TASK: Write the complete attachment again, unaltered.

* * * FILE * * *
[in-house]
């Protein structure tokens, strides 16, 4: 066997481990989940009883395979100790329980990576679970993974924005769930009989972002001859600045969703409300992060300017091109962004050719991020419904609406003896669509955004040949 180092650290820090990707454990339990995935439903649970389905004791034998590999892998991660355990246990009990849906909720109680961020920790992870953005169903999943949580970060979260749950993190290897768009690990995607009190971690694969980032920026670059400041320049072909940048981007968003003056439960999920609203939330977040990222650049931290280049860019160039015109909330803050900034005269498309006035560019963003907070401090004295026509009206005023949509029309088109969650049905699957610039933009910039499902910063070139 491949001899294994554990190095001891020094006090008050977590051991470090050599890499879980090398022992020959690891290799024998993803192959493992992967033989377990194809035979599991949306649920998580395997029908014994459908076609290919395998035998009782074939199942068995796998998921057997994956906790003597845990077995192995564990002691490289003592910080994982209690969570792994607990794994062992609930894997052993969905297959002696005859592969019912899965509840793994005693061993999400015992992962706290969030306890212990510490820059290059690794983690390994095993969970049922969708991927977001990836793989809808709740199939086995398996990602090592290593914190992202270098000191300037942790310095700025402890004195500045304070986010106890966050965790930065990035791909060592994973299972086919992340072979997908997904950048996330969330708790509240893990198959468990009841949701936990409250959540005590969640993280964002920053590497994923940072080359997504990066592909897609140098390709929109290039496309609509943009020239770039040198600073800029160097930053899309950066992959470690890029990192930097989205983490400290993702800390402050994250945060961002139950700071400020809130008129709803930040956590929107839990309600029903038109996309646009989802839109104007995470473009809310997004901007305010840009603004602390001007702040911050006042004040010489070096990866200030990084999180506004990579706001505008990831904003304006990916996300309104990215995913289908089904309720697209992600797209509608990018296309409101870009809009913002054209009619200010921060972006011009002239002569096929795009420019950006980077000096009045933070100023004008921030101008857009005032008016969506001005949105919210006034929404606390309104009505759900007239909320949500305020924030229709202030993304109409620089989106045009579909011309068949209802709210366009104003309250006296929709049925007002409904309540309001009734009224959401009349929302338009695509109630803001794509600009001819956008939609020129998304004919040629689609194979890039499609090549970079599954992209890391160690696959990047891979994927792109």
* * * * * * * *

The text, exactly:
[in-house]
């Protein structure tokens, strides 16, 4: 066997481990989940009883395979100790329980990576679970993974924005769930009989972002001859600045969703409300992060300017091109962004050719991020419904609406003896669509955004040949 180092650290820090990707454990339990995935439903649970389905004791034998590999892998991660355990246990009990849906909720109680961020920790992870953005169903999943949580970060979260749950993190290897768009690990995607009190971690694969980032920026670059400041320049072909940048981007968003003056439960999920609203939330977040990222650049931290280049860019160039015109909330803050900034005269498309006035560019963003907070401090004295026509009206005023949509029309088109969650049905699957610039933009910039499902910063070139 491949001899294994554990190095001891020094006090008050977590051991470090050599890499879980090398022992020959690891290799024998993803192959493992992967033989377990194809035979599991949306649920998580395997029908014994459908076609290919395998035998009782074939199942068995796998998921057997994956906790003597845990077995192995564990002691490289003592910080994982209690969570792994607990794994062992609930894997052993969905297959002696005859592969019912899965509840793994005693061993999400015992992962706290969030306890212990510490820059290059690794983690390994095993969970049922969708991927977001990836793989809808709740199939086995398996990602090592290593914190992202270098000191300037942790310095700025402890004195500045304070986010106890966050965790930065990035791909060592994973299972086919992340072979997908997904950048996330969330708790509240893990198959468990009841949701936990409250959540005590969640993280964002920053590497994923940072080359997504990066592909897609140098390709929109290039496309609509943009020239770039040198600073800029160097930053899309950066992959470690890029990192930097989205983490400290993702800390402050994250945060961002139950700071400020809130008129709803930040956590929107839990309600029903038109996309646009989802839109104007995470473009809310997004901007305010840009603004602390001007702040911050006042004040010489070096990866200030990084999180506004990579706001505008990831904003304006990916996300309104990215995913289908089904309720697209992600797209509608990018296309409101870009809009913002054209009619200010921060972006011009002239002569096929795009420019950006980077000096009045933070100023004008921030101008857009005032008016969506001005949105919210006034929404606390309104009505759900007239909320949500305020924030229709202030993304109409620089989106045009579909011309068949209802709210366009104003309250006296929709049925007002409904309540309001009734009224959401009349929302338009695509109630803001794509600009001819956008939609020129998304004919040629689609194979890039499609090549970079599954992209890391160690696959990047891979994927792109």